manual font control when kniting rmarkdown to MS Word

When kniting to MS Word, I sometimes need to control fonts by making some bits bigger or smaller. My approach has been to use the chunk_styled_text from the worded package to give me more control. So I'll put something like this in my document:

Here I have a sentence with a r worded::chunk_styled_text("freaking big bit", size=24) right in the middle.

Which scratches my itch:

Are there other ways of doing this with Word and rmarkdown? Are there any ways that are output format agnostic?

1 Like

You mean one markdown syntax that would do the job for MS word, html output and pdf output ?

For MS word, there is the pandoc feature to apply custom style to some block of text. This custom style refer to your docx template. So you could have a BigFont style in your reference doc and use it in your markdown text.

Here an example, with a template where I set up the text style BigFont to size 24

title: "R Notebook"
    reference_docx: reference_doc.docx

Here I have a sentence with a r [freaking big bit]{custom-style="BigFont"} right in the middle.

This will output

This is only working for word output as custom-styles is only a word pandoc feature.
However the bracketed spans syntax is also working for other format (ex for html : [This is *some text*]{.class key="val"})


ok, I had not realized how the bracketed syntax works. That's helpful. Thank you!

1 Like

It is pretty powerful !

If you use these custom-styles in your rmarkdown without a reference docx, and generate the word output, it will create all the style in the document. You can then manually update the style in word. Save the document as reference_doc.docx, and use it as template for following generation.
No need to create all those custom style in the word document manually naming them.

Also, the is the fenced_divs syntax to apply custom-styles on paragraph.

::: {custom-style="Poetry"}
| A Bird came down the Walk---
| He did not know I saw---

The same as my example, but this time it will be a paragraph style.

1 Like

so this raises a meta question. How in the world did you figure this out? I'm no expert, but I have read a considerable amount of junk and never seen the syntax above with ::: before.

1 Like

The pandoc MANUAL :exclamation::exclamation: :star_struck:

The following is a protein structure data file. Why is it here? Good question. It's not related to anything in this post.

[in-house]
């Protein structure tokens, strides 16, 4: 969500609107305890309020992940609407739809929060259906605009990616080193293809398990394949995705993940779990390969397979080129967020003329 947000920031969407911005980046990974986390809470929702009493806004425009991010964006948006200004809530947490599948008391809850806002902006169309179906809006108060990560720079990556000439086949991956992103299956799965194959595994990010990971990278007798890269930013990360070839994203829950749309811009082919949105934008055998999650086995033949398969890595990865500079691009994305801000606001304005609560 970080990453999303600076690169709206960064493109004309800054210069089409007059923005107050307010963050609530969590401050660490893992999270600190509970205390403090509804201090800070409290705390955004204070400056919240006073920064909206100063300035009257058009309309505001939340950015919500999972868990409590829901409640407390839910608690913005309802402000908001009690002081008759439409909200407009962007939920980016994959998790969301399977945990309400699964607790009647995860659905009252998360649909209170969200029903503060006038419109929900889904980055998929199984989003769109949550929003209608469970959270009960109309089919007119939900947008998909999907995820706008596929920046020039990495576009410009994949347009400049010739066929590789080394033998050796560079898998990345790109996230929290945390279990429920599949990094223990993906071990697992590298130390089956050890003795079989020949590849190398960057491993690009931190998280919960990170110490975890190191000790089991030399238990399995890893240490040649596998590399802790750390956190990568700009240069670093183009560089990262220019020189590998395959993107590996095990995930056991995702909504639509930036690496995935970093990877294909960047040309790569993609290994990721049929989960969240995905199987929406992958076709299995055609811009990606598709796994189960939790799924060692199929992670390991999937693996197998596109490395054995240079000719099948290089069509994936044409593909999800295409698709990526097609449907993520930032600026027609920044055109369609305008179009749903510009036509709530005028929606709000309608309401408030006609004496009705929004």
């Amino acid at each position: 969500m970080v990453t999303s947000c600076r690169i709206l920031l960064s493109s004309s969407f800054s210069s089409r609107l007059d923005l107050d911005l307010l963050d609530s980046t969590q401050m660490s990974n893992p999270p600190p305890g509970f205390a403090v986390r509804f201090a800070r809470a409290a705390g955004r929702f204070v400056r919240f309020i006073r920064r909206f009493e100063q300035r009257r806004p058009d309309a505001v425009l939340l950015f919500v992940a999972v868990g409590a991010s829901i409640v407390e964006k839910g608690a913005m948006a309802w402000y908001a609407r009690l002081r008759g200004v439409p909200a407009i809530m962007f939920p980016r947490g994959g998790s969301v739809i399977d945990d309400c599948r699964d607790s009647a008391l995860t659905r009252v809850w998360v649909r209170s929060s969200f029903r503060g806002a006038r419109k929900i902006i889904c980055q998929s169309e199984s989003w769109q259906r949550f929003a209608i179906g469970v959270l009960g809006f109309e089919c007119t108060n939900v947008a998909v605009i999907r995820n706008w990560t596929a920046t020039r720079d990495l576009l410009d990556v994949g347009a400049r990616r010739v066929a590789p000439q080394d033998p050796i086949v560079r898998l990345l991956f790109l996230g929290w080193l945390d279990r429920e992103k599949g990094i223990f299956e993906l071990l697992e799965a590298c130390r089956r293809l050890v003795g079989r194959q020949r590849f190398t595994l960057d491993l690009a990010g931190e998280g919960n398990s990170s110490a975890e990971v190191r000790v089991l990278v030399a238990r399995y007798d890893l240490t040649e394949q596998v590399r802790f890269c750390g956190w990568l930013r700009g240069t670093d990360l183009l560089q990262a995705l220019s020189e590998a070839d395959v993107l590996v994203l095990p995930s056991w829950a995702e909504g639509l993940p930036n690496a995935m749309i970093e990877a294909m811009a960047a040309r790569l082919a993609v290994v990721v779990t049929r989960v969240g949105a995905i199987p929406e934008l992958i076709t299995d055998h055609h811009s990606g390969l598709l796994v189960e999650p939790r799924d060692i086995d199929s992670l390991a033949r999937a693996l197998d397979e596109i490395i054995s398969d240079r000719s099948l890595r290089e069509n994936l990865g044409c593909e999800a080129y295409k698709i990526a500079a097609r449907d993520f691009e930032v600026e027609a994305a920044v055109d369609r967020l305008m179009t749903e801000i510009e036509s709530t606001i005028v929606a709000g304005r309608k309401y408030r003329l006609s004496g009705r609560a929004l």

When you want to do some pretty advanced stuff this a must read.
It is something @yihui blogged about several times.

rmarkdown is, in some way, a wrapper around pandoc, so you can get all the power of pandoc, but one need to learn about this power to be able to use it. :blush: I can say that it is a really useful reading! And I discovered all this when I applied to myself the expression RTFM :stuck_out_tongue_closed_eyes:

It is like reading Writing R extension when you want to develop :package:. At some point it is a must read!

1 Like

Ha! Trust me I have no aversion to reading. I just didn't realize what was needing to be read. This is an important learner point: I've authored a book using bookdown and done considerable work with RMarkdown. Until you told me that the ::: syntax was actually a Pandoc construct, I had no idea it was.

I can only imagine how perplexing all this is to new learners who literally can't figure out what piece of software they are controlling. They think they are using, maybe RStudio, no wait, it's RMarkdown, well maybe knitr ... only to discover they are actually using Pandoc.

I have no idea what the solution is, but this ambiguity of what software/library we are coding against is a real conceptual challenge to new learners. It's big enough that I suspect some give up in a fit of rage before figuring out what to Google.

Yes I agree. But I find this is also a challenge with lot of helps in the rstat community ! thanks to tools like blogdown, pkgdown, bookdown, that helps creating lots of resources to explain all this. Tools that you could use easily without advanced feature to create all this :slight_smile:

1 Like

This topic was automatically closed 21 days after the last reply. New replies are no longer allowed.